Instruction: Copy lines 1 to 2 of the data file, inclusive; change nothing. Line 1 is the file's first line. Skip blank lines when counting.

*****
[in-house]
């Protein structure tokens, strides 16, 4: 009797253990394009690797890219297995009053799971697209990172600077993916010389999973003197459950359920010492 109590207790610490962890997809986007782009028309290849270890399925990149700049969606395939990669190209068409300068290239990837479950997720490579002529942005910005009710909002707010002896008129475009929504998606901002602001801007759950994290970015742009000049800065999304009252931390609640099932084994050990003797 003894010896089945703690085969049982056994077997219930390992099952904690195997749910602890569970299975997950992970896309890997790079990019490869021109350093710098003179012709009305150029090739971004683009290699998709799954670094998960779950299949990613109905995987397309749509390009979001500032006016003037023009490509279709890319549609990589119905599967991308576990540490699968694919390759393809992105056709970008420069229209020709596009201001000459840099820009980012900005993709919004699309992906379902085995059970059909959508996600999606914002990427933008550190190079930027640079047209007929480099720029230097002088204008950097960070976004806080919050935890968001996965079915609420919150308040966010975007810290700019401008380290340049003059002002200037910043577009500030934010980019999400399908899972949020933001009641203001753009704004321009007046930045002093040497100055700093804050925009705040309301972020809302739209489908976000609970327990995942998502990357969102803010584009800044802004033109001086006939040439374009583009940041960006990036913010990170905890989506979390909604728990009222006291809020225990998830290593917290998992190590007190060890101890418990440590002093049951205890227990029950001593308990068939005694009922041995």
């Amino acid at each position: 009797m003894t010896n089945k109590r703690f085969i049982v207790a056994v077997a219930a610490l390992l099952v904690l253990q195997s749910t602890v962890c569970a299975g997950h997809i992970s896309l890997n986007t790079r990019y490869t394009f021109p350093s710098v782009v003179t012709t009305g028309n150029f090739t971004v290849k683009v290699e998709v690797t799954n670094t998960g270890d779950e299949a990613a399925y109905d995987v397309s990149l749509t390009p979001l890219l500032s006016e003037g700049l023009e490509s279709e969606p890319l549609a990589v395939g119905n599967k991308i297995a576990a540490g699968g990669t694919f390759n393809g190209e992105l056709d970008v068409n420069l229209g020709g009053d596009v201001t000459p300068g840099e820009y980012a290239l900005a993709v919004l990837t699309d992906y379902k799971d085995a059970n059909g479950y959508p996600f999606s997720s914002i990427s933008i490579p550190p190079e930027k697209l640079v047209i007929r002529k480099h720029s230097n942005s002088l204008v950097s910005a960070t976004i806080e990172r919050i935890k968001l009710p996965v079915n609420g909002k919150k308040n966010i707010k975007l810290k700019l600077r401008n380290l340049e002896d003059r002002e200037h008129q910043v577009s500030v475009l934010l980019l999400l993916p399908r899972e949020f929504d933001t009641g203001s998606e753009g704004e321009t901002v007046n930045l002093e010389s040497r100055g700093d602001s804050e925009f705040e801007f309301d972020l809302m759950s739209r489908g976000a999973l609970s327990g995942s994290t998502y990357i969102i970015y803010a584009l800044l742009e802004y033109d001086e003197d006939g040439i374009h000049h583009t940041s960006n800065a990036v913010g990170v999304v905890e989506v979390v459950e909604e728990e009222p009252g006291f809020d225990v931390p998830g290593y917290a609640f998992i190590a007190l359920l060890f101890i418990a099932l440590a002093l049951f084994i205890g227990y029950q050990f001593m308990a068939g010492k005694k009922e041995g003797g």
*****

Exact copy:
[in-house]
């Protein structure tokens, strides 16, 4: 009797253990394009690797890219297995009053799971697209990172600077993916010389999973003197459950359920010492 109590207790610490962890997809986007782009028309290849270890399925990149700049969606395939990669190209068409300068290239990837479950997720490579002529942005910005009710909002707010002896008129475009929504998606901002602001801007759950994290970015742009000049800065999304009252931390609640099932084994050990003797 003894010896089945703690085969049982056994077997219930390992099952904690195997749910602890569970299975997950992970896309890997790079990019490869021109350093710098003179012709009305150029090739971004683009290699998709799954670094998960779950299949990613109905995987397309749509390009979001500032006016003037023009490509279709890319549609990589119905599967991308576990540490699968694919390759393809992105056709970008420069229209020709596009201001000459840099820009980012900005993709919004699309992906379902085995059970059909959508996600999606914002990427933008550190190079930027640079047209007929480099720029230097002088204008950097960070976004806080919050935890968001996965079915609420919150308040966010975007810290700019401008380290340049003059002002200037910043577009500030934010980019999400399908899972949020933001009641203001753009704004321009007046930045002093040497100055700093804050925009705040309301972020809302739209489908976000609970327990995942998502990357969102803010584009800044802004033109001086006939040439374009583009940041960006990036913010990170905890989506979390909604728990009222006291809020225990998830290593917290998992190590007190060890101890418990440590002093049951205890227990029950001593308990068939005694009922041995």